Ohlones . ..

¦ Continued f rom cover to San Francisco on Nov. 23 for the ceremony at Mission Dolores reco gnizing friends of the Costnoan-OhloneRumsen-Carmel tribe and of the environment. Besides the baptismal records, Mr. Cerda, founder of the Plant a Tree for America organization , also was given the title of Alcalde de la Communidad. (mayor) of Mission Dolore s, and received a slab of adobe brick from the mission - the adobe his ancestors made when they constructed the Mission in 1788 and decorated the ceilin g before its dedication in 1791 with Ohlone designs. The honors were part of a colorfu l ritual , in which Msgr. Maurice McCormick , pastor of Mission Dolores , and Ep iscopal Franciscan Deacon Guire Geary, mission curator , paid tribute to the Ohlone "for 15,000 years of

Ohlone dancers.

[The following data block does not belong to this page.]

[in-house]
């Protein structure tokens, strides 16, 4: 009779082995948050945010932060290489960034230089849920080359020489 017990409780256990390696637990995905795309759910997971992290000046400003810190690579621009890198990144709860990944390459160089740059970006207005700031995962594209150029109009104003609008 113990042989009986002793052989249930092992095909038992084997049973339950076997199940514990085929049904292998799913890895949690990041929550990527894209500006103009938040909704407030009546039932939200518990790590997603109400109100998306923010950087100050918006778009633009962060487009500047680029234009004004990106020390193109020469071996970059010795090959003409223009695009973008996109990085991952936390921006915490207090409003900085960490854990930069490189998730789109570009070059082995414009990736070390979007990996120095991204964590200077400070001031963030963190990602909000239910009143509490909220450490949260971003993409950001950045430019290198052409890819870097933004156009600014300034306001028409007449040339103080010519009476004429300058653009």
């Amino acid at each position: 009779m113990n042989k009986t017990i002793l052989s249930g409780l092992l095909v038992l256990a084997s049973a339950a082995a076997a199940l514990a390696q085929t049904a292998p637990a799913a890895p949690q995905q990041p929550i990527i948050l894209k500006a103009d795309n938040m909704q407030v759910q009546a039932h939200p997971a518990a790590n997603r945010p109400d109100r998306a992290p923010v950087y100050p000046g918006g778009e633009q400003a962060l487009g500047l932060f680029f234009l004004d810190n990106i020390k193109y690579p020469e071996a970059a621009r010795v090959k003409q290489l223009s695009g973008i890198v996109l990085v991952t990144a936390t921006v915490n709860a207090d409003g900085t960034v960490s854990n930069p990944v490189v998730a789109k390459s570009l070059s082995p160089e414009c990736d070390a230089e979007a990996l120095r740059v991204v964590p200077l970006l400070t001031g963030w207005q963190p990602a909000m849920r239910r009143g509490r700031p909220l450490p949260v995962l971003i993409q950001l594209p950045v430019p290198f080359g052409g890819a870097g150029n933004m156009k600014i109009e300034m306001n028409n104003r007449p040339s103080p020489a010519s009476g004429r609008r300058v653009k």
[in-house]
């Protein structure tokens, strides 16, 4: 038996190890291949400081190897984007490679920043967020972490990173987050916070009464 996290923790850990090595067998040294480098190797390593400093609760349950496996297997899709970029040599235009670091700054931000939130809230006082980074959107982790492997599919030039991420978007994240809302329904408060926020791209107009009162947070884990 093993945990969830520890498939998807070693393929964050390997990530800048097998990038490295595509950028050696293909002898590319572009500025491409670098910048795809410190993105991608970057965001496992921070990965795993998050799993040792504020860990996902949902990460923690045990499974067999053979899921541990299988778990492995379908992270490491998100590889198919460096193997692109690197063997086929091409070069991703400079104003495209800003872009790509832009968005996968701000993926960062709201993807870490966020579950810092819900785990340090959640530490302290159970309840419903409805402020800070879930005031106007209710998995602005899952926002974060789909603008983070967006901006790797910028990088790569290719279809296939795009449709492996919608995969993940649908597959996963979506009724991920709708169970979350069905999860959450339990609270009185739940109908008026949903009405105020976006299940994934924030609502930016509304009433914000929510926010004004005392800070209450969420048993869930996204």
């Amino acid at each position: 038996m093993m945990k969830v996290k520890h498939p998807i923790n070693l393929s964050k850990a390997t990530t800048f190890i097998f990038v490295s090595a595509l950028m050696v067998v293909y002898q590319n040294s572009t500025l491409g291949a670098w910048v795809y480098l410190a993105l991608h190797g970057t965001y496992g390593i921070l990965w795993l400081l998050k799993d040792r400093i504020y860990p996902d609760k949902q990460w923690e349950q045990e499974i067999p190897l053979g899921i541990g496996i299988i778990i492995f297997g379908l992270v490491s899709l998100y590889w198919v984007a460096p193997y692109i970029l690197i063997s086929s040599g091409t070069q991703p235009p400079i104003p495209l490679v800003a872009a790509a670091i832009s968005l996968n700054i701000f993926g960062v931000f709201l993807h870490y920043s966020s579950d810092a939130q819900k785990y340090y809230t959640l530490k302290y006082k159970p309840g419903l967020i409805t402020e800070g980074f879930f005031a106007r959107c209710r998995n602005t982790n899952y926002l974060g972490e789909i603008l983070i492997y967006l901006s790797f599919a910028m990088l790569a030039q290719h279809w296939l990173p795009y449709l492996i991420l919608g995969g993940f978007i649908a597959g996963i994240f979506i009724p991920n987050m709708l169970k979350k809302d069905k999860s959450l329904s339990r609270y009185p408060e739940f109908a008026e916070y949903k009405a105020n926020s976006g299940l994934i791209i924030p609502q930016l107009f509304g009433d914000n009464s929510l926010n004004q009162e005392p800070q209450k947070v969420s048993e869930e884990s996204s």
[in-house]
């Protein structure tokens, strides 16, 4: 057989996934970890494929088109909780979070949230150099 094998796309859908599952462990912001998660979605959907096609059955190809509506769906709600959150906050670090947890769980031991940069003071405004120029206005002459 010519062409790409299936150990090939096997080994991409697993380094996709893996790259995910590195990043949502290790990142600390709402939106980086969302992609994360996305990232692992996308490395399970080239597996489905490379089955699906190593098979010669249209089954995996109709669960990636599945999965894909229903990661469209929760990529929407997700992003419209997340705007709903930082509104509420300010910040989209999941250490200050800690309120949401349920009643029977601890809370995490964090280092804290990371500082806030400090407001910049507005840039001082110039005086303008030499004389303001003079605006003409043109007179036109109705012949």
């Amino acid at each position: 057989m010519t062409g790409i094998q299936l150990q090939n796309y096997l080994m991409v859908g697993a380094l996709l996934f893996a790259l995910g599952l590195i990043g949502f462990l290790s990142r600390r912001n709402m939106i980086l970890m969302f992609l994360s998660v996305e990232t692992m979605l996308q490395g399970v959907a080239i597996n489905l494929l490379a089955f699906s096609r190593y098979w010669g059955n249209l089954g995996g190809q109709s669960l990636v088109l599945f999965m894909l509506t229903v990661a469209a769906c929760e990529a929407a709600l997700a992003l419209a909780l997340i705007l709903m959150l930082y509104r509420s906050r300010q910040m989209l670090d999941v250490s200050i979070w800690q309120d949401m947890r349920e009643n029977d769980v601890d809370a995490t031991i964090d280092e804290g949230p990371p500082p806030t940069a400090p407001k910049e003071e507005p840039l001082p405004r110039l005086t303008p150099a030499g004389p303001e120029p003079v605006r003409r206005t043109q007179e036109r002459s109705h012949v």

life , beauty, culture and courage , " said Brother Geary. Alcal de holds special meaning for Mr. Cerda18 peop le. Long before Francisco de Haro was elected Alcalde of the incorporated City of San Francisco, the Indian villages of the Missions were far larger townshi ps , and they held elec^ tions decades before the incorporation of Mexican towns , said Brother Geary. In 1779 Governor Felipe de Neve authorized the Indians of the mission pueblos to hold elections for alcaldes and reg i> a dores , coii'ncilmen. In the Nov. O 23 evening, Mr. Cerda carried B a. the traditional staff of office that was used in San Tribal elders enter the Mission. Francisco 's 1976 bicentennial celebrations. Preceding the presentations , members of the tribe , and greater involvement with the Ohlone people. On the 225th their guests, gathered inside the Mission. When the old bells birthday of the Mission in 2001 he placed a plaque on the rang, the group processed to the front door, where they were wall of the old Mission , making it the first in California to met by Msgr. McCormick and other clergy. Msgr. memorialize its construction by Indian peoples. McCormick handed Cerda the staff. As the In 1775, Chief Sumu led an embassy of the alcalde, Mr. Cerda led the procession. With Ohlone Nation to meet with Father Santa him were four women elders carrying abalone Maria and Captain Juan Bautista Ayala , comshells filled with burning sage, and 10 dancers mander of the San Carlo , the first Spanish ship dressed in traditional Ohlone ceremonial garb. to enter the San Francisco Bay. As they gathered in the sanctuary, to the On the afternoon of August 24 on what is music of a flute , the dancers performed a cernow Angel Island , the two groups exchanged emony honoring the grandmothers and grandthe singing of Ohlone and Spanish songs. fathers , "some of whom were may be buried in Father Santa Maria wrote in his diary that the the Mission cemetery," said Brother Geary. Ohlone "stole my heart and the heart s of all Both the archivist and Mission Dolores 's who observed them. " Chief Sumu and his wife, Maria Susana were baptized at mission pastor were honored as well. Mr. Cerda preBrother Cleary San Francisco several years later. sented them with a "Friends of the Ohlone " Award , which included a painting by Richard Alvarez Mr. Cerda 's family is onl y one of two Ohlones who can depicting California 's First Peoples building Mission trace their ancestry back to First Peoples who were baptized at Mission Dolores. Phili p Galvin , who lives near Dolores. Indigenous peoples have long known Mission Dolores Mission San Jose in Fremont, is the other. One of his sons, for its hospitality, explained Brother Geary. Then during Michael , is a priest of the Diocese of Oakland. The other, Msgr. McCormick's pastorate, the Mission has welcomed Andrew is a historian and archeologist.